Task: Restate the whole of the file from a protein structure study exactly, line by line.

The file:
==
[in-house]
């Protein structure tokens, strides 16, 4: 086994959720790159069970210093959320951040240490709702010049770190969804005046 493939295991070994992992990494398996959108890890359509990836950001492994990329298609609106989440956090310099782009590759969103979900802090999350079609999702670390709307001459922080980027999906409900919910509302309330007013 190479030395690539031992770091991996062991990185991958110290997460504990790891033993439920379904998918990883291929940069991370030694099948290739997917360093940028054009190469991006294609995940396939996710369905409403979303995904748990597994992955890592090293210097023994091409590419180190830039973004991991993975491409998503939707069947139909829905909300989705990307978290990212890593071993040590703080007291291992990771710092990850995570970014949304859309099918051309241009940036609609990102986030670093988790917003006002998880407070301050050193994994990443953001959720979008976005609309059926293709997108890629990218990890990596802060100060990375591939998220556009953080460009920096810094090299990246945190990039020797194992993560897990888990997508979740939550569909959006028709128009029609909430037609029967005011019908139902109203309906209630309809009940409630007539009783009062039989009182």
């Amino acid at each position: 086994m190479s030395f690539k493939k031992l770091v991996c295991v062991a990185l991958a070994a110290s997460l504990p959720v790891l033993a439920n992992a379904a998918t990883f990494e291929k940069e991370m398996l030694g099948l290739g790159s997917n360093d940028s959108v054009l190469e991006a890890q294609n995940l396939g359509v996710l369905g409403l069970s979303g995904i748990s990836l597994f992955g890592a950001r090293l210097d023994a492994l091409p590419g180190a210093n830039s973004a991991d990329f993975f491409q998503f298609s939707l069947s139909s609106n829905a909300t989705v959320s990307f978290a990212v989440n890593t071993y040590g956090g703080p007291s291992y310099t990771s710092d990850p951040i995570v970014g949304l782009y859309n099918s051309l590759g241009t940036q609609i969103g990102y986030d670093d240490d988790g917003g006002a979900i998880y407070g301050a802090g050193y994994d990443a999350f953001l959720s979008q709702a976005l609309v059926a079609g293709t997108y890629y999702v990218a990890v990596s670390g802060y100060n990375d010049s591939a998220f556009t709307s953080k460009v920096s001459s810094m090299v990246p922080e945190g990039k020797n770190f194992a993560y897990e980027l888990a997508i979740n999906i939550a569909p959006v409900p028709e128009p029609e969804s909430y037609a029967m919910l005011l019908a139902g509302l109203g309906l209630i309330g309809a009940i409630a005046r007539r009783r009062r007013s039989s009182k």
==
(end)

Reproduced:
[in-house]
């Protein structure tokens, strides 16, 4: 086994959720790159069970210093959320951040240490709702010049770190969804005046 493939295991070994992992990494398996959108890890359509990836950001492994990329298609609106989440956090310099782009590759969103979900802090999350079609999702670390709307001459922080980027999906409900919910509302309330007013 190479030395690539031992770091991996062991990185991958110290997460504990790891033993439920379904998918990883291929940069991370030694099948290739997917360093940028054009190469991006294609995940396939996710369905409403979303995904748990597994992955890592090293210097023994091409590419180190830039973004991991993975491409998503939707069947139909829905909300989705990307978290990212890593071993040590703080007291291992990771710092990850995570970014949304859309099918051309241009940036609609990102986030670093988790917003006002998880407070301050050193994994990443953001959720979008976005609309059926293709997108890629990218990890990596802060100060990375591939998220556009953080460009920096810094090299990246945190990039020797194992993560897990888990997508979740939550569909959006028709128009029609909430037609029967005011019908139902109203309906209630309809009940409630007539009783009062039989009182």
């Amino acid at each position: 086994m190479s030395f690539k493939k031992l770091v991996c295991v062991a990185l991958a070994a110290s997460l504990p959720v790891l033993a439920n992992a379904a998918t990883f990494e291929k940069e991370m398996l030694g099948l290739g790159s997917n360093d940028s959108v054009l190469e991006a890890q294609n995940l396939g359509v996710l369905g409403l069970s979303g995904i748990s990836l597994f992955g890592a950001r090293l210097d023994a492994l091409p590419g180190a210093n830039s973004a991991d990329f993975f491409q998503f298609s939707l069947s139909s609106n829905a909300t989705v959320s990307f978290a990212v989440n890593t071993y040590g956090g703080p007291s291992y310099t990771s710092d990850p951040i995570v970014g949304l782009y859309n099918s051309l590759g241009t940036q609609i969103g990102y986030d670093d240490d988790g917003g006002a979900i998880y407070g301050a802090g050193y994994d990443a999350f953001l959720s979008q709702a976005l609309v059926a079609g293709t997108y890629y999702v990218a990890v990596s670390g802060y100060n990375d010049s591939a998220f556009t709307s953080k460009v920096s001459s810094m090299v990246p922080e945190g990039k020797n770190f194992a993560y897990e980027l888990a997508i979740n999906i939550a569909p959006v409900p028709e128009p029609e969804s909430y037609a029967m919910l005011l019908a139902g509302l109203g309906l209630i309330g309809a009940i409630a005046r007539r009783r009062r007013s039989s009182k």